But though she may not be able to squeeze ideas—the lifeblood of politics—from these stones with which she has burdened herself, perhaps her promise to infuse the party with new, younger candidates to be elected next May will allow her to cobble together a more dynamic crew further down the line. Meantime, this stinks of don’t-rock-the-boat ossification that has characterised CLPs right across the Central Belt since Tories became irrelevant in the seventies and Labour lapsed into their cosy fantasy that they alone had a right to represent Scotland, especially working-class Scotland.
So, if Kezia is to gee it all up, she must do better then this. Brutal as it may be, she faces the same dilemma that faced the much shrewder, more experienced Jim Murphy: a party grown smug and losing touch with once-loyal base voters. Even if next May is not the gubbing of last May, there is still a long, hard road back to challenge the SNP, let alone Westminster and ‘real’ power. Once turned, voters are not inclined to admit they were wrong and meekly return to the fold; defeat costs leaders their jobs.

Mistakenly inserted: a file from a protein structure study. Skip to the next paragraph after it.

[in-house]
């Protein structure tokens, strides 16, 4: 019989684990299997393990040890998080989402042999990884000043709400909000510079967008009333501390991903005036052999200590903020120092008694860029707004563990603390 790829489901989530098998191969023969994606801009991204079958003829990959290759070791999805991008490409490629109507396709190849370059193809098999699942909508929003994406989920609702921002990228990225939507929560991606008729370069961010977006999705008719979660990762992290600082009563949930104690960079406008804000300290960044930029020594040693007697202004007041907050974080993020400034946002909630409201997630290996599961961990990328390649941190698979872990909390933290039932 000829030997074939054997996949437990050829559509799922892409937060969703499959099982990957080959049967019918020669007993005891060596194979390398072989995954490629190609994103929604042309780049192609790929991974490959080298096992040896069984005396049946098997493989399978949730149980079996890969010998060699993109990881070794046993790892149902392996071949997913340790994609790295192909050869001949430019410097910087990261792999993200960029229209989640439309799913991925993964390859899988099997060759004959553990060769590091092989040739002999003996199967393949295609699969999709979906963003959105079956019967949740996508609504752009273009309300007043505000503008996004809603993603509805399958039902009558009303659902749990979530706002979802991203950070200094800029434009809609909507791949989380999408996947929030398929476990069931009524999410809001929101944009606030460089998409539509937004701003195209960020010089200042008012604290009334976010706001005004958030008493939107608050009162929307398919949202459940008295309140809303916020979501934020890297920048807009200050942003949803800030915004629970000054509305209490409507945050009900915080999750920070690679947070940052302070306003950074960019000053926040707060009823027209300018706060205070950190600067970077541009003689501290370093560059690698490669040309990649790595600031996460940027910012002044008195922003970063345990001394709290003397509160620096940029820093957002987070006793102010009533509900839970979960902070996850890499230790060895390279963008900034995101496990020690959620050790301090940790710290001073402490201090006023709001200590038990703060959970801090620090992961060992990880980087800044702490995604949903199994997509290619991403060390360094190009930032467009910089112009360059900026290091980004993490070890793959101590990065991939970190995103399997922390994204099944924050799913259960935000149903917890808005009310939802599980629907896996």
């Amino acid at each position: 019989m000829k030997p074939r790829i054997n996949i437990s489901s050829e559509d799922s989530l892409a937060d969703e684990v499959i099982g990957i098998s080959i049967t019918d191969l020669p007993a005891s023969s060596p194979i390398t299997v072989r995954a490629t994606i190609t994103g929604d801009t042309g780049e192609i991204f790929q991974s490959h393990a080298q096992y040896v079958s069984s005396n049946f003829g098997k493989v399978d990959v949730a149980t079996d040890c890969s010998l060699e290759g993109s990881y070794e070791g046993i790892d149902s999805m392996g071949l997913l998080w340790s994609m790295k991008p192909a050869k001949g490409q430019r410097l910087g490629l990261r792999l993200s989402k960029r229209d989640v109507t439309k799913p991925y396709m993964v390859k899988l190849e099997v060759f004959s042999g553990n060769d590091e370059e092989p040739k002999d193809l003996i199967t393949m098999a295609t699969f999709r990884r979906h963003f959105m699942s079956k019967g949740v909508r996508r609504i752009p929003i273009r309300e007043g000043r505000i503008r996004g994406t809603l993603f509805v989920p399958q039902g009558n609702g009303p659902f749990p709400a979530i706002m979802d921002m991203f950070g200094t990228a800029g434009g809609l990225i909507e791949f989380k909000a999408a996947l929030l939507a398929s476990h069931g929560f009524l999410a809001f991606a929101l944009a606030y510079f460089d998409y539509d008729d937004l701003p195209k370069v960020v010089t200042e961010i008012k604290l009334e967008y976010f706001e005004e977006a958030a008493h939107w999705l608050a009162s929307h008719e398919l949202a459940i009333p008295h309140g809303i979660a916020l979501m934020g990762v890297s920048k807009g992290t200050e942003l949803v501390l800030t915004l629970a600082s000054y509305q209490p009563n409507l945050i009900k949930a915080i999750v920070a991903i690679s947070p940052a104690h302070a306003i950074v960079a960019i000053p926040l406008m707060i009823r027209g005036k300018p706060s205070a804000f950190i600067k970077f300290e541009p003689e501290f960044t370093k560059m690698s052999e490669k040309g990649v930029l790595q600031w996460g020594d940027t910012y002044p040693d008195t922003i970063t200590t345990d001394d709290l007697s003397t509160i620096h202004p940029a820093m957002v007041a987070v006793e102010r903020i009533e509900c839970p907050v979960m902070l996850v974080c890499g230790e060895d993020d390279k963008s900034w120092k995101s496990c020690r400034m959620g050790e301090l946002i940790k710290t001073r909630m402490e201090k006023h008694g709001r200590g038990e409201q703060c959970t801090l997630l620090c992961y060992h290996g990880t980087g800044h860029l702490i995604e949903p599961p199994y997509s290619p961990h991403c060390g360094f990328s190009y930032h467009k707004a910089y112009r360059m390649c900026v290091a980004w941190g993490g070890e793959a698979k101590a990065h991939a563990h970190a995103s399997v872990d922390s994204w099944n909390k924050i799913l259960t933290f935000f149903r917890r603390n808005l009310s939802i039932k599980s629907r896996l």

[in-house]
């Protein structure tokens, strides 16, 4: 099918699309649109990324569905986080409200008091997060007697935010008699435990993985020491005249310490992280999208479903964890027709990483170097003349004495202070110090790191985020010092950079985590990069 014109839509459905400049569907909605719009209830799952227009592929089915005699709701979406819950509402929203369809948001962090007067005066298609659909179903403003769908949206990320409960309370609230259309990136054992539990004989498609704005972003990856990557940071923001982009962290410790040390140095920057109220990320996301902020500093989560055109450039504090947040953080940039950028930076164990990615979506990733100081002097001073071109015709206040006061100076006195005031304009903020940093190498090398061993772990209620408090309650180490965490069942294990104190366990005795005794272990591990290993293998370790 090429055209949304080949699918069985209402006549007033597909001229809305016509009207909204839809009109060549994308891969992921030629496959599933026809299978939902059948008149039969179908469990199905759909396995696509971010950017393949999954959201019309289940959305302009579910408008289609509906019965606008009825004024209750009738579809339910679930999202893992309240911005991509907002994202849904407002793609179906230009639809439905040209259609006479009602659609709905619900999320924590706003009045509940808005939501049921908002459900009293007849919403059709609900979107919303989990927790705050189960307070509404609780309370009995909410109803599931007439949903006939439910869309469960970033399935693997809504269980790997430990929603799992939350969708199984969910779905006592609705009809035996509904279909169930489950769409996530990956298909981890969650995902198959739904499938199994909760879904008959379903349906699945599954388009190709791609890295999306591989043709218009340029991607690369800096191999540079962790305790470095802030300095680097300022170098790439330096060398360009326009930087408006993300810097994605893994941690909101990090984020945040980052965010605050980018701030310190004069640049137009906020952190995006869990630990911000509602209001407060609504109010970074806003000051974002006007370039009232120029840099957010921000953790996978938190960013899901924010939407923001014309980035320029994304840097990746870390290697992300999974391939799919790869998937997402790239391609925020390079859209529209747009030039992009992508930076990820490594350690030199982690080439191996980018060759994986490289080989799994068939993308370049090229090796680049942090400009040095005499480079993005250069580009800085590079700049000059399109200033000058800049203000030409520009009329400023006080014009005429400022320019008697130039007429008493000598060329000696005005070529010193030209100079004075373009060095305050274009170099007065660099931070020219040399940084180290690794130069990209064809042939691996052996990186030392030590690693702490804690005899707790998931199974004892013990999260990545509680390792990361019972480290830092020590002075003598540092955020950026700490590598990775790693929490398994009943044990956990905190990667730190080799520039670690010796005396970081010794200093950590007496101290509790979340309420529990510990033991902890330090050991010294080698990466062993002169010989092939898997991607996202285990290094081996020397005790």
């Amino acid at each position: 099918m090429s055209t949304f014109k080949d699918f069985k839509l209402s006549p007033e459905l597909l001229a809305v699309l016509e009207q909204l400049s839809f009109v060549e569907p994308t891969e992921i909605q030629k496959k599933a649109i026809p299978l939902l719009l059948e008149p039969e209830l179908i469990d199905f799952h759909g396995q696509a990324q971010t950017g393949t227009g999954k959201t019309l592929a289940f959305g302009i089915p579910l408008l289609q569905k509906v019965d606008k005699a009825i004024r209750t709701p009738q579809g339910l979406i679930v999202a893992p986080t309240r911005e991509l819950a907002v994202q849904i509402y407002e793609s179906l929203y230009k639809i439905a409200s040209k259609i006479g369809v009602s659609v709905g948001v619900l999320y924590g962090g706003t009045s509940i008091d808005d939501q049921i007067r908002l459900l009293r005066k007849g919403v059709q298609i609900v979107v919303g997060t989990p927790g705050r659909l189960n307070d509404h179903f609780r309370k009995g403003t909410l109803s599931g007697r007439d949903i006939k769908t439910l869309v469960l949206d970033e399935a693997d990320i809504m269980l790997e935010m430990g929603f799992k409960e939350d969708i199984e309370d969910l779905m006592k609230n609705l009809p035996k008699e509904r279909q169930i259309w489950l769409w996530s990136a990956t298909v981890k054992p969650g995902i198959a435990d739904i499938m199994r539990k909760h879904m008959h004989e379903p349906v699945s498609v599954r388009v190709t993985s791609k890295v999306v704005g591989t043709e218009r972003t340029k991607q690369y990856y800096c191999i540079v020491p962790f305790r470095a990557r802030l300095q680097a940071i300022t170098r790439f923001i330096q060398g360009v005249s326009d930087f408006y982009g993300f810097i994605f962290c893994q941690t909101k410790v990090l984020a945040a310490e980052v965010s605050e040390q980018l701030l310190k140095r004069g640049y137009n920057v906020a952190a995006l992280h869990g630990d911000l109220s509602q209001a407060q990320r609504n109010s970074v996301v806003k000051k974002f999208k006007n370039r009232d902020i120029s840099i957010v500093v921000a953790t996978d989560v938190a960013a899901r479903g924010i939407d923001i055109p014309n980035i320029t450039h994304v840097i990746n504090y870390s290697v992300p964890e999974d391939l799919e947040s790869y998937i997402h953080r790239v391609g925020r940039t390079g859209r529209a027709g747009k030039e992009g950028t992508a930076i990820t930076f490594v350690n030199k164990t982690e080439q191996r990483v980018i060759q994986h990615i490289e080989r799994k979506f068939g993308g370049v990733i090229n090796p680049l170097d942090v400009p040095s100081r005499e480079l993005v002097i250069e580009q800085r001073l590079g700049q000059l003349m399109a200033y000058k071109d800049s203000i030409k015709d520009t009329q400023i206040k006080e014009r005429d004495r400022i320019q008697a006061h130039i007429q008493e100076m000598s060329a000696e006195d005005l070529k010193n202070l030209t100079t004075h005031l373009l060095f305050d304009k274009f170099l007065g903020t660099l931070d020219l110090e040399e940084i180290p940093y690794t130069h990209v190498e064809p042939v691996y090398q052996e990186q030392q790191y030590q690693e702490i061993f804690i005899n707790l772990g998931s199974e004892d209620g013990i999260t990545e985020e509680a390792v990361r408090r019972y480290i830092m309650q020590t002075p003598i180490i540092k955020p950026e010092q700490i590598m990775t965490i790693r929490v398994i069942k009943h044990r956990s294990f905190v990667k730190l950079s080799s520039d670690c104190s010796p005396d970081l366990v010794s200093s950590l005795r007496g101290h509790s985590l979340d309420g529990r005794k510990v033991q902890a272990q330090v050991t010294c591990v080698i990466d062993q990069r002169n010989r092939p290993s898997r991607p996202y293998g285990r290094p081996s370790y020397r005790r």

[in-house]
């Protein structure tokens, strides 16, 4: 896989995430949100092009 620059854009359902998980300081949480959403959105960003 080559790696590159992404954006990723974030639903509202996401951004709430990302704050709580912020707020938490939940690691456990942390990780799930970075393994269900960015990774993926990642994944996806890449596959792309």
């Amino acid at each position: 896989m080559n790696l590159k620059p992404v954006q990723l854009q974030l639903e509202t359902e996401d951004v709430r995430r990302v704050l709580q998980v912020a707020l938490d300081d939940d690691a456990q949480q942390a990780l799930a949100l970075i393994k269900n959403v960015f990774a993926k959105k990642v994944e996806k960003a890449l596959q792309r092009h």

Because it would be a shame to lose her. Indeed, Scottish Labour needs more like her as it is not (yet?) blessed with a wealth of upcoming talent. Indeed Scotland needs more like her because the SNP running rings round the opposition (as they are doing) does not make for healthy politics in the long term. And it would be unfortunate if someone showing her signs of future leadership should be thrown into this unforgiving maelstrom of politics a decade early—before she could develop the nous to survive, and maybe even harness, it.